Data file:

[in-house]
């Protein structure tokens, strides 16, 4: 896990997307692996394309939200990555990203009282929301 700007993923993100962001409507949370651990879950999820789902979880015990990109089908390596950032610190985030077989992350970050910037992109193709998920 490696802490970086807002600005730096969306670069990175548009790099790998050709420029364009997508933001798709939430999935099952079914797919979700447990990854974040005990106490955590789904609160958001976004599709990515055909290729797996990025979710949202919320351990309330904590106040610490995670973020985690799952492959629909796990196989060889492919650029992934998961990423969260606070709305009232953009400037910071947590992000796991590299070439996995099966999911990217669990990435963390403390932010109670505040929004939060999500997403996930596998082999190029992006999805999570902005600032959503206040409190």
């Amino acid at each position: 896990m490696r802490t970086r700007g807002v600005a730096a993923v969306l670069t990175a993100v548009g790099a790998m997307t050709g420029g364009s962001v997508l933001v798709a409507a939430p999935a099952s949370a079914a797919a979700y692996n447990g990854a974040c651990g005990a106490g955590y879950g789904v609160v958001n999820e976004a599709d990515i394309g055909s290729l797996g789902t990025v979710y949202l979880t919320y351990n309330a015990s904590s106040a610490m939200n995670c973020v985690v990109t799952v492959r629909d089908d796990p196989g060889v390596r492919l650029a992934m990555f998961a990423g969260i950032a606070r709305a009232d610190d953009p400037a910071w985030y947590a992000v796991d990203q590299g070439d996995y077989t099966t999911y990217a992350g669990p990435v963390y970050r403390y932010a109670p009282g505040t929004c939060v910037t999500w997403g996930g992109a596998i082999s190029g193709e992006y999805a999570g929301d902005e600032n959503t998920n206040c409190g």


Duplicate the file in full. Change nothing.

[in-house]
């Protein structure tokens, strides 16, 4: 896990997307692996394309939200990555990203009282929301 700007993923993100962001409507949370651990879950999820789902979880015990990109089908390596950032610190985030077989992350970050910037992109193709998920 490696802490970086807002600005730096969306670069990175548009790099790998050709420029364009997508933001798709939430999935099952079914797919979700447990990854974040005990106490955590789904609160958001976004599709990515055909290729797996990025979710949202919320351990309330904590106040610490995670973020985690799952492959629909796990196989060889492919650029992934998961990423969260606070709305009232953009400037910071947590992000796991590299070439996995099966999911990217669990990435963390403390932010109670505040929004939060999500997403996930596998082999190029992006999805999570902005600032959503206040409190």
């Amino acid at each position: 896990m490696r802490t970086r700007g807002v600005a730096a993923v969306l670069t990175a993100v548009g790099a790998m997307t050709g420029g364009s962001v997508l933001v798709a409507a939430p999935a099952s949370a079914a797919a979700y692996n447990g990854a974040c651990g005990a106490g955590y879950g789904v609160v958001n999820e976004a599709d990515i394309g055909s290729l797996g789902t990025v979710y949202l979880t919320y351990n309330a015990s904590s106040a610490m939200n995670c973020v985690v990109t799952v492959r629909d089908d796990p196989g060889v390596r492919l650029a992934m990555f998961a990423g969260i950032a606070r709305a009232d610190d953009p400037a910071w985030y947590a992000v796991d990203q590299g070439d996995y077989t099966t999911y990217a992350g669990p990435v963390y970050r403390y932010a109670p009282g505040t929004c939060v910037t999500w997403g996930g992109a596998i082999s190029g193709e992006y999805a999570g929301d902005e600032n959503t998920n206040c409190g």